Overtime & Wage Disputes

Overtime Violation Attorneys in New Jersey

Struggling with Unpaid Wages in NJ or PA? We Can Help!

Woman looking angry at paystub

If you have been unfairly denied or cheated out of pay that your employer owes you, you are entitled to take action to recover it. Employers have a legal responsibility to pay their workers at least the minimum wage, and to pay for all hours worked — including overtime when it is due. When they fail to do this, even accidentally, they should be held accountable so that employees receive the money they have earned.

The Law Firm of Morgan Rooks, P.C. is committed to defending workers’ rights in any industry throughout New Jersey and Pennsylvania. Our overtime and wage dispute attorneys take on each case with passion, empathy, and a deep understanding of employee rights law.

If you have a pay dispute and believe that your employer owes you missing wages, don’t hesitate to reach out to The Law Firm of Morgan Rooks, P.C.. We will help determine whether your employer has violated the law and discuss your options for financial recovery.

Why Trust Morgan Rooks, P.C. with Your Wage & Hour Dispute?

The Law Firm of Morgan Rooks, P.C. is committed to advocating for workers across the State of New Jersey and the greater Philadelphia region. Each of our NJ wage dispute attorneys has extensive experience handling workers’ rights claims, and we have represented employees in a wide variety of industries. Whether we are fighting workplace discrimination or pursuing compensation for unpaid overtime work, we dedicate our attention, energy, and passion for employees’ rights to every case on our docket.

Your New Jersey wage dispute attorney will approach your case with the knowledge, confidence, and sensitivity that is necessary in wage and hour dispute cases. We will aggressively pursue the compensation you deserve and work to maintain the comfort of your workplace and employer/employee relationships.

Even if you are unsure of whether you need a lawyer to recover wages, we can assess your situation and lay out your options for getting the pay you earned.

Common Wage & Overtime Violations in NJ: Know Your Rights

Employee Misclassification: Exempt vs. Non-Exempt

Some workers, such as salaried employees who make a certain amount of money per week, are not eligible to receive overtime pay. Unfortunately, many hourly employees who should receive overtime are often misclassified as “salaried” or “exempt” from overtime wages. This incorrect classification may very well be made by accident. Still, regardless of the employer’s intent, this mistake can result in a serious amount of lost wages for an employee who has worked overtime.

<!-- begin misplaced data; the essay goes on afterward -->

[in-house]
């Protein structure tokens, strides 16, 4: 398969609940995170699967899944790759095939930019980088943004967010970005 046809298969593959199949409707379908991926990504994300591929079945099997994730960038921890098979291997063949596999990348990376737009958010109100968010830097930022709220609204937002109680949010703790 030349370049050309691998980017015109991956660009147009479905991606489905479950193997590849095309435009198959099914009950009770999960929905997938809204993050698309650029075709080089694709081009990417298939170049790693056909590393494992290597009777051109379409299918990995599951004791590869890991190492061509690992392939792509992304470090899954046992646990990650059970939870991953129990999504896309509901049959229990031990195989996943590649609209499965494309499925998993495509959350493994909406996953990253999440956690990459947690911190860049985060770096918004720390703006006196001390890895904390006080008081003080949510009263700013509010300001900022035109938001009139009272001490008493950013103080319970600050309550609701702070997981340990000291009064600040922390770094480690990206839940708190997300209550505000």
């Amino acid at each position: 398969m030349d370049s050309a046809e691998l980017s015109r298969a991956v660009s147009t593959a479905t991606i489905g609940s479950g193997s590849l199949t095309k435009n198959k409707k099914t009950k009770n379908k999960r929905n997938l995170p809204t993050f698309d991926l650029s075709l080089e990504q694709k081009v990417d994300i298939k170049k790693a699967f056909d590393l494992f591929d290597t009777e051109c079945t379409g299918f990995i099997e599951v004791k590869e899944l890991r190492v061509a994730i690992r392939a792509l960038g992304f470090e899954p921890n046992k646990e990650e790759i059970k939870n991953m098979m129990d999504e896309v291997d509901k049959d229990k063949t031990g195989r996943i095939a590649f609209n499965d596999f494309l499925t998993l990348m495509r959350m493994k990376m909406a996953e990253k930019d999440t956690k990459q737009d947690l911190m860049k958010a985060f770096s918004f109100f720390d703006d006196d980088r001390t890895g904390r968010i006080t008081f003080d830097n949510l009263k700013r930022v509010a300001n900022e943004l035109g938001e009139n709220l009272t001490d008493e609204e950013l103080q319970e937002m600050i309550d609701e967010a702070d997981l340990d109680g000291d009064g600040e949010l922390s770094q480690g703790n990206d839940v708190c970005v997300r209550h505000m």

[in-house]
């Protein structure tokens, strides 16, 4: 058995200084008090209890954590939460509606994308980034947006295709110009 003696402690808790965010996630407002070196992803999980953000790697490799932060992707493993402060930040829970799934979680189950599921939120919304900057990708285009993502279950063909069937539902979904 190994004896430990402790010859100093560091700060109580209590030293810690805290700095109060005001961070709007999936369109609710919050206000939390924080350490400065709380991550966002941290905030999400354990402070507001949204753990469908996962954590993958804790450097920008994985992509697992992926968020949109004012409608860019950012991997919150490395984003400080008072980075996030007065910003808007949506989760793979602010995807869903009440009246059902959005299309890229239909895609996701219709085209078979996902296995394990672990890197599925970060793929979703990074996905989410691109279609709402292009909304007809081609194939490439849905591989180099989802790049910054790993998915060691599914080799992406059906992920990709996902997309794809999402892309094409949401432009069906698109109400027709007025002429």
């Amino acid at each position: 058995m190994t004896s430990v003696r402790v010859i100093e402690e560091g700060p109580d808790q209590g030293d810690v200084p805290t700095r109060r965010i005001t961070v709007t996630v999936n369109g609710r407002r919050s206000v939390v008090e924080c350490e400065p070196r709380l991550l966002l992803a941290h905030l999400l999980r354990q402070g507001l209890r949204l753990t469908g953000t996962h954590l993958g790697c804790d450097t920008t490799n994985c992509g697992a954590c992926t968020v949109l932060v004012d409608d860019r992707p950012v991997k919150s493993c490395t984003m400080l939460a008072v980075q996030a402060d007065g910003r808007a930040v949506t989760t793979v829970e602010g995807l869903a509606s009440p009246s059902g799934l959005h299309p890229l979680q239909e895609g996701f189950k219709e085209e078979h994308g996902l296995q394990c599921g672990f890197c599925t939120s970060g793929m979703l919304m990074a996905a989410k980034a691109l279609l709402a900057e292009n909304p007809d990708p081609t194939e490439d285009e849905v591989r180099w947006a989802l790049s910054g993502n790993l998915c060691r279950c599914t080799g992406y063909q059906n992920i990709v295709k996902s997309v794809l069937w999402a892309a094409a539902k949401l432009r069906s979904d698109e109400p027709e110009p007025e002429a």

Independent Contractor or Employee? Misclassification Issues

Many times, individuals who should be compensated as an employee are hired as an independent contractor. When an hourly worker is misclassified as an independent contractor, this worker stands to lose the time-and-a-half pay that is owed for overtime work. Labeling an employee as an “independent contractor” saves the employer money, since employers do not pay federal or state taxes for independent contractors. In addition, independent contractors are not covered under the employer’s workers’ compensation insurance. In cases of potential work misclassification, a NJ overtime attorney will be able to determine your correct classification and whether you are owed overtime pay.

Overtime Miscalculations: Don't Lose Out on Earned Pay

In addition to misclassification of work, there are other ways that employers can fail to count overtime that is legally due. One example of this is the instance discussed above, when a manager refuses to pay overtime because they did not specifically ask the employee to work overtime.

Workers can also lose overtime pay when their hours are illegally averaged over a 2-week pay period. According to the law, overtime should be counted each week. Still, some employers will calculate pay by averaging the hours worked over 2 weeks. For example, if an hourly employee works 60 hours one week and 20 hours the next, this person may be paid as if he or she worked two 40-hour weeks. However, this employee would in fact be owed 20 hours of overtime pay for hours worked in the first week of the pay period.

Are You Being Paid for All Your Work? Employer Responsibilities